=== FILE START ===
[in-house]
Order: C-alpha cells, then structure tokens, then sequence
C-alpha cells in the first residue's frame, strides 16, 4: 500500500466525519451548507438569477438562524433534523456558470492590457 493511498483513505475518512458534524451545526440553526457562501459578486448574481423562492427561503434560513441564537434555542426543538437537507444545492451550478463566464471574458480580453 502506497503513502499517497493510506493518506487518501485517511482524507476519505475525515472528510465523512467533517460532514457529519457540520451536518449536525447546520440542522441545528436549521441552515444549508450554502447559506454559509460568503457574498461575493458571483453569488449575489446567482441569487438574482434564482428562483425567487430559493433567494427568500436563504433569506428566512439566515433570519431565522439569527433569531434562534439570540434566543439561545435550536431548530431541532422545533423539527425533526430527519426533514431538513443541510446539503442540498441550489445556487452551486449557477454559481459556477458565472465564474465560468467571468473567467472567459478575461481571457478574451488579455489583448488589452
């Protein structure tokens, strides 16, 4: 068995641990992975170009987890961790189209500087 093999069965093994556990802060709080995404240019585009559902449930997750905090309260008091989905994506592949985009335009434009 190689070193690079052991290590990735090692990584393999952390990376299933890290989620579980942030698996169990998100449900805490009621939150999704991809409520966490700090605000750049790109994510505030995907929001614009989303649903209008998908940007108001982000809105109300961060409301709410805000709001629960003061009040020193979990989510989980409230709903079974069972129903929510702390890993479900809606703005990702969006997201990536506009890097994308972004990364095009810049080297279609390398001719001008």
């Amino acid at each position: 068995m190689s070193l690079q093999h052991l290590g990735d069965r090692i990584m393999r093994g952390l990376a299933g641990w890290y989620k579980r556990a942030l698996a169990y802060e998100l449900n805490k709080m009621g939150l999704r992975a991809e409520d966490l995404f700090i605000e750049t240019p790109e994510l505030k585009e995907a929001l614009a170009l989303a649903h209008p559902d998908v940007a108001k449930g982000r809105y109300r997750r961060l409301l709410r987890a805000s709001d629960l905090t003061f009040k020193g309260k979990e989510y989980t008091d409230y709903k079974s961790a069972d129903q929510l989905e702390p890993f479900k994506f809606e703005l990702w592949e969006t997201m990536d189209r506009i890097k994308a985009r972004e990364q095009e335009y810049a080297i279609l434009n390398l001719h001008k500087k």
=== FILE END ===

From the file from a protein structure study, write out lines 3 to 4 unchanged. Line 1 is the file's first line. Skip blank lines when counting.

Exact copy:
C-alpha cells in the first residue's frame, strides 16, 4: 500500500466525519451548507438569477438562524433534523456558470492590457 493511498483513505475518512458534524451545526440553526457562501459578486448574481423562492427561503434560513441564537434555542426543538437537507444545492451550478463566464471574458480580453 502506497503513502499517497493510506493518506487518501485517511482524507476519505475525515472528510465523512467533517460532514457529519457540520451536518449536525447546520440542522441545528436549521441552515444549508450554502447559506454559509460568503457574498461575493458571483453569488449575489446567482441569487438574482434564482428562483425567487430559493433567494427568500436563504433569506428566512439566515433570519431565522439569527433569531434562534439570540434566543439561545435550536431548530431541532422545533423539527425533526430527519426533514431538513443541510446539503442540498441550489445556487452551486449557477454559481459556477458565472465564474465560468467571468473567467472567459478575461481571457478574451488579455489583448488589452
């Protein structure tokens, strides 16, 4: 068995641990992975170009987890961790189209500087 093999069965093994556990802060709080995404240019585009559902449930997750905090309260008091989905994506592949985009335009434009 190689070193690079052991290590990735090692990584393999952390990376299933890290989620579980942030698996169990998100449900805490009621939150999704991809409520966490700090605000750049790109994510505030995907929001614009989303649903209008998908940007108001982000809105109300961060409301709410805000709001629960003061009040020193979990989510989980409230709903079974069972129903929510702390890993479900809606703005990702969006997201990536506009890097994308972004990364095009810049080297279609390398001719001008």